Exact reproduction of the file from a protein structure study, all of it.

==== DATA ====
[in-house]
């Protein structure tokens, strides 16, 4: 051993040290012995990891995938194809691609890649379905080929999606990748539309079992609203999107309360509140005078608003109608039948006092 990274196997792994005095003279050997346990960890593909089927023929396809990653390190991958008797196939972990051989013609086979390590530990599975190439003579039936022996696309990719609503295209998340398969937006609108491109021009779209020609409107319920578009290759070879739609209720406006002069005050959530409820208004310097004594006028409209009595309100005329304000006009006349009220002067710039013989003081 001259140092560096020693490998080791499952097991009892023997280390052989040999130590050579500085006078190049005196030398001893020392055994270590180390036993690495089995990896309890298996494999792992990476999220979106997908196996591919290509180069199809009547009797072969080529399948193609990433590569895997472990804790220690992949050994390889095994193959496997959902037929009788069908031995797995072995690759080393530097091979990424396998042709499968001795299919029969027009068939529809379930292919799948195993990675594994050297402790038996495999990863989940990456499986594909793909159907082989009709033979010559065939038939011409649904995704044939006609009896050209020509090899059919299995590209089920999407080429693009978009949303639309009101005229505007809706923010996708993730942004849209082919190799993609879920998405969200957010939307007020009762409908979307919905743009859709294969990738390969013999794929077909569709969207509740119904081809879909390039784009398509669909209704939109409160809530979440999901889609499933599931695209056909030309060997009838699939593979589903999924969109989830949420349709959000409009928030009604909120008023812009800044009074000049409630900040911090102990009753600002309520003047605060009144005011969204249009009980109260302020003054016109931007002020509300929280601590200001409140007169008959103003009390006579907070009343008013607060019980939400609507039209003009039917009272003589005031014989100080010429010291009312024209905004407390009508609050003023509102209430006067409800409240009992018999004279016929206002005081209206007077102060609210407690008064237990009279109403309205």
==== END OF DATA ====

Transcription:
[in-house]
């Protein structure tokens, strides 16, 4: 051993040290012995990891995938194809691609890649379905080929999606990748539309079992609203999107309360509140005078608003109608039948006092 990274196997792994005095003279050997346990960890593909089927023929396809990653390190991958008797196939972990051989013609086979390590530990599975190439003579039936022996696309990719609503295209998340398969937006609108491109021009779209020609409107319920578009290759070879739609209720406006002069005050959530409820208004310097004594006028409209009595309100005329304000006009006349009220002067710039013989003081 001259140092560096020693490998080791499952097991009892023997280390052989040999130590050579500085006078190049005196030398001893020392055994270590180390036993690495089995990896309890298996494999792992990476999220979106997908196996591919290509180069199809009547009797072969080529399948193609990433590569895997472990804790220690992949050994390889095994193959496997959902037929009788069908031995797995072995690759080393530097091979990424396998042709499968001795299919029969027009068939529809379930292919799948195993990675594994050297402790038996495999990863989940990456499986594909793909159907082989009709033979010559065939038939011409649904995704044939006609009896050209020509090899059919299995590209089920999407080429693009978009949303639309009101005229505007809706923010996708993730942004849209082919190799993609879920998405969200957010939307007020009762409908979307919905743009859709294969990738390969013999794929077909569709969207509740119904081809879909390039784009398509669909209704939109409160809530979440999901889609499933599931695209056909030309060997009838699939593979589903999924969109989830949420349709959000409009928030009604909120008023812009800044009074000049409630900040911090102990009753600002309520003047605060009144005011969204249009009980109260302020003054016109931007002020509300929280601590200001409140007169008959103003009390006579907070009343008013607060019980939400609507039209003009039917009272003589005031014989100080010429010291009312024209905004407390009508609050003023509102209430006067409800409240009992018999004279016929206002005081209206007077102060609210407690008064237990009279109403309205």